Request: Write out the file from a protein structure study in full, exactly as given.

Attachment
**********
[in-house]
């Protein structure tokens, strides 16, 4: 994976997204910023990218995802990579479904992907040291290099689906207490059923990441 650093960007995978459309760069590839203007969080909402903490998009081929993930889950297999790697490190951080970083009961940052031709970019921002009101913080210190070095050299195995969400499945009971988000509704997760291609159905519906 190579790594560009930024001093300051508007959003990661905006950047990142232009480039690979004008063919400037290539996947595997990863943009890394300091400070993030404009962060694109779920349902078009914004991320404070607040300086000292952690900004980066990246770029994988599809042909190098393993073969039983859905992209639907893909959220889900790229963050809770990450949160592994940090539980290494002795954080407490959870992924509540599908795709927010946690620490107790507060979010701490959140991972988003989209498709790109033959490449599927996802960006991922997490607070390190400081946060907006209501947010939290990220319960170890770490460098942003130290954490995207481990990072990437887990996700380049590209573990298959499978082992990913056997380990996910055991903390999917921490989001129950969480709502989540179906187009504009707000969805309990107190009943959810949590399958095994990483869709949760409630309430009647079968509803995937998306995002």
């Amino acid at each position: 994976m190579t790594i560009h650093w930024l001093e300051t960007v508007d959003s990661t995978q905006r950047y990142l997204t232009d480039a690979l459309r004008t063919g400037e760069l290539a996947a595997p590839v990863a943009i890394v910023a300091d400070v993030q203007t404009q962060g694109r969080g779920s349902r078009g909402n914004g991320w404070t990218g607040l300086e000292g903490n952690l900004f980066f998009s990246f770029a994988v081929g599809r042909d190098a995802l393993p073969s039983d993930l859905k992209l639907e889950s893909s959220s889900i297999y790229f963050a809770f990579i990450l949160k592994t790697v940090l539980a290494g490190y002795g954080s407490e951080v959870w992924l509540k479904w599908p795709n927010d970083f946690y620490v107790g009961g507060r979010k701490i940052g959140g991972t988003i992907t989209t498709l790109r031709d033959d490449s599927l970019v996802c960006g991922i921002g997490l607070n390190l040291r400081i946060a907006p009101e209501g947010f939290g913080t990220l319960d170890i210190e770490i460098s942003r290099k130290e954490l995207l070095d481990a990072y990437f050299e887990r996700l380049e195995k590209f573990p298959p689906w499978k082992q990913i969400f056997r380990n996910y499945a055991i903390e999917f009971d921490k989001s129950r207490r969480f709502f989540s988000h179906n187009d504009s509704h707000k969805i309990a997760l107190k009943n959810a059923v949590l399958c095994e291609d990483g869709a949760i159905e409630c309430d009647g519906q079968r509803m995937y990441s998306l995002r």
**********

[in-house]
């Protein structure tokens, strides 16, 4: 994976997204910023990218995802990579479904992907040291290099689906207490059923990441 650093960007995978459309760069590839203007969080909402903490998009081929993930889950297999790697490190951080970083009961940052031709970019921002009101913080210190070095050299195995969400499945009971988000509704997760291609159905519906 190579790594560009930024001093300051508007959003990661905006950047990142232009480039690979004008063919400037290539996947595997990863943009890394300091400070993030404009962060694109779920349902078009914004991320404070607040300086000292952690900004980066990246770029994988599809042909190098393993073969039983859905992209639907893909959220889900790229963050809770990450949160592994940090539980290494002795954080407490959870992924509540599908795709927010946690620490107790507060979010701490959140991972988003989209498709790109033959490449599927996802960006991922997490607070390190400081946060907006209501947010939290990220319960170890770490460098942003130290954490995207481990990072990437887990996700380049590209573990298959499978082992990913056997380990996910055991903390999917921490989001129950969480709502989540179906187009504009707000969805309990107190009943959810949590399958095994990483869709949760409630309430009647079968509803995937998306995002």
């Amino acid at each position: 994976m190579t790594i560009h650093w930024l001093e300051t960007v508007d959003s990661t995978q905006r950047y990142l997204t232009d480039a690979l459309r004008t063919g400037e760069l290539a996947a595997p590839v990863a943009i890394v910023a300091d400070v993030q203007t404009q962060g694109r969080g779920s349902r078009g909402n914004g991320w404070t990218g607040l300086e000292g903490n952690l900004f980066f998009s990246f770029a994988v081929g599809r042909d190098a995802l393993p073969s039983d993930l859905k992209l639907e889950s893909s959220s889900i297999y790229f963050a809770f990579i990450l949160k592994t790697v940090l539980a290494g490190y002795g954080s407490e951080v959870w992924l509540k479904w599908p795709n927010d970083f946690y620490v107790g009961g507060r979010k701490i940052g959140g991972t988003i992907t989209t498709l790109r031709d033959d490449s599927l970019v996802c960006g991922i921002g997490l607070n390190l040291r400081i946060a907006p009101e209501g947010f939290g913080t990220l319960d170890i210190e770490i460098s942003r290099k130290e954490l995207l070095d481990a990072y990437f050299e887990r996700l380049e195995k590209f573990p298959p689906w499978k082992q990913i969400f056997r380990n996910y499945a055991i903390e999917f009971d921490k989001s129950r207490r969480f709502f989540s988000h179906n187009d504009s509704h707000k969805i309990a997760l107190k009943n959810a059923v949590l399958c095994e291609d990483g869709a949760i159905e409630c309430d009647g519906q079968r509803m995937y990441s998306l995002r």